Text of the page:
THe new Secretary having always had the reputation of good Sence, and a very smart Elocution, his Licencing Doctor Welwood's Answer to the Declaration of King Iames, made ever [...]body read it, a [...] soon as it appeared, but all that know the Secretary, conclude he never took the pains to read it himself, or he would so far have consul [...]ed his own credit, as to have denyed his Pasport to so frivolous, and so Scurril [...]us a Pamphlet. [...] so remarkably both, that it would be still as much neglected by me, as it has been despised by others, had I not at present more then ordinary lei [...]ure; for it is stuff [...]d with such ignorant Assertions, such weak and quibling Sophi [...]try, it so plain­ly prevaricates from the Genuine and clear Sence of the King's Words, and it rails so very cour [...]ly, that it can scarce im [...]ose upon the most unlet­tered men; and tho' I have resolved to give it a Reply, since it would be a tedious drudgery to follow the Author from page to page, I shall chuse to reduce under Heads what is most material in that authorized [...]ibel, and after I have handled them at large, I will more briefly take notice of what they don't comprise that deserves any Answer.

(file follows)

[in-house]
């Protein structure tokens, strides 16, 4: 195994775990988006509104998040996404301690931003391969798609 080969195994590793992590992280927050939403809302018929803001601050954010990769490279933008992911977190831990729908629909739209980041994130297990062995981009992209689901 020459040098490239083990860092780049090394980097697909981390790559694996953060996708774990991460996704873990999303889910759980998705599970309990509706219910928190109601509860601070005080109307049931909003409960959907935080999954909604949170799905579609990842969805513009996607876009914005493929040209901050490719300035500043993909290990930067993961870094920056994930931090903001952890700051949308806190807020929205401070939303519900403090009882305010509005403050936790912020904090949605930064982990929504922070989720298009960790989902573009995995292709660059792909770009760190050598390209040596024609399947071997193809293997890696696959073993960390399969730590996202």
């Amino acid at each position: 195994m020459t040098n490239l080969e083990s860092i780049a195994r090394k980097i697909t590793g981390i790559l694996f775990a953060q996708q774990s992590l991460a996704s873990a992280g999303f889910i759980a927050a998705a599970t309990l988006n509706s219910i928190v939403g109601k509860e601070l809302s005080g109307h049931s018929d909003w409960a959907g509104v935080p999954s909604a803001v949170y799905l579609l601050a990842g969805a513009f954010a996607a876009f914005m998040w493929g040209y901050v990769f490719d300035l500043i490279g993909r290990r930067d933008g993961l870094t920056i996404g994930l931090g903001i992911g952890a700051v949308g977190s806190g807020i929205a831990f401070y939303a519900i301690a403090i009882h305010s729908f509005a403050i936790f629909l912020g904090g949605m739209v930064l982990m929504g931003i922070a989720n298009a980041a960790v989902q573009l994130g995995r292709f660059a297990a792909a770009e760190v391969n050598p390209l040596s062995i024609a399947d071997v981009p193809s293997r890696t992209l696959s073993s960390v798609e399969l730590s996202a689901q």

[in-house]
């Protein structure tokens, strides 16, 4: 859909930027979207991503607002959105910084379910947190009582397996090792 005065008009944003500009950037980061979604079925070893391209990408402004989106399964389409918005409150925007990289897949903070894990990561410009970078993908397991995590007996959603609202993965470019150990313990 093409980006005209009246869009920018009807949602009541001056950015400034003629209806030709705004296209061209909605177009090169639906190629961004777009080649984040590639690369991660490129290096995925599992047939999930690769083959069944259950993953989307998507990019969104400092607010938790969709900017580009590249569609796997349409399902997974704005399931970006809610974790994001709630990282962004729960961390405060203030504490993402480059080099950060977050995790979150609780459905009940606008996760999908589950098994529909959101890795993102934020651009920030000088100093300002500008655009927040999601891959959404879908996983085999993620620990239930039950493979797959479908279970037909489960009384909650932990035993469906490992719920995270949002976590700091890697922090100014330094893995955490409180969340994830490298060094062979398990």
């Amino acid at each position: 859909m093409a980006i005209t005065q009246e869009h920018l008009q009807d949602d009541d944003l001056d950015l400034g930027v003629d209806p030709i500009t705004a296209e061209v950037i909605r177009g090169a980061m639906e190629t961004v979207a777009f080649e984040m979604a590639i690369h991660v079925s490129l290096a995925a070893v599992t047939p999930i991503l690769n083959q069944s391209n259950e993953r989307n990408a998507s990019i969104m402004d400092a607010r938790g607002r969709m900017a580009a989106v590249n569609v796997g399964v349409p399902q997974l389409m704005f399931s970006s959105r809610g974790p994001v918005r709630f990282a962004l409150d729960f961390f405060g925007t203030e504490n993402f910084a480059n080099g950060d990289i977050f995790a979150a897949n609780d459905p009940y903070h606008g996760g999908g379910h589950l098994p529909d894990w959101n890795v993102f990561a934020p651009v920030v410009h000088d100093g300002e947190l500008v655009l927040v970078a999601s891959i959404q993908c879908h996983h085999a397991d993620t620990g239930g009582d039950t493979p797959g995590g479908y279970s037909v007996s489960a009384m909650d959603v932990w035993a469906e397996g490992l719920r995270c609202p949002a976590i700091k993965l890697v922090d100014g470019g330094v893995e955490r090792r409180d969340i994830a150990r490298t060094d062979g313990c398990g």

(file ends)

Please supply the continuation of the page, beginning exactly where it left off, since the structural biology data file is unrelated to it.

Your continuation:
First, The Doctor makes much use of the Declaration that was last Year published in King Iames's Name.

Secondly, He flourishes with the male-administrations, during his Majesties abode amongst us.

Thirdly, He tells us no King is to be trusted who has once broke his Word.

And Lastly, He acquaints us after all the pains he has taken to Answer it, that he knows not whether it is King Iames's Declaration or no.

As for the Declaration, that was printed last year, besides that I can as­sure you, Doctor, I never yet saw it Signed with the King's own Hand; I can also assure you that it was as much misliked by many, almost all, of the King's Friends, as it can be exposed by his Enemies. If you won't take my Word for this, be pleased to peruse the Letters Mr. Secretary Iohnson ordered to be printed in Scotland, and in one of those charged upon Nevill Payne [...], you will find I am in the right. If I would take the Liberty you make use of, I might falsify, and utterly deny, that ever King Iames so much as [Page 11] saw it, but I think my self obliged in Honour and Conscience to deal inge­niously in every thing I publish to the World, and with all, Doctor, I t [...]ink the faithful relation of matter of fact, which I shall now make, will vindicate both the King, and the [...]ober part of those in his Interest from those dr [...]adful I [...]puta [...]ions, wherewith, upon the account of that Declaration, you are pleased to charge them.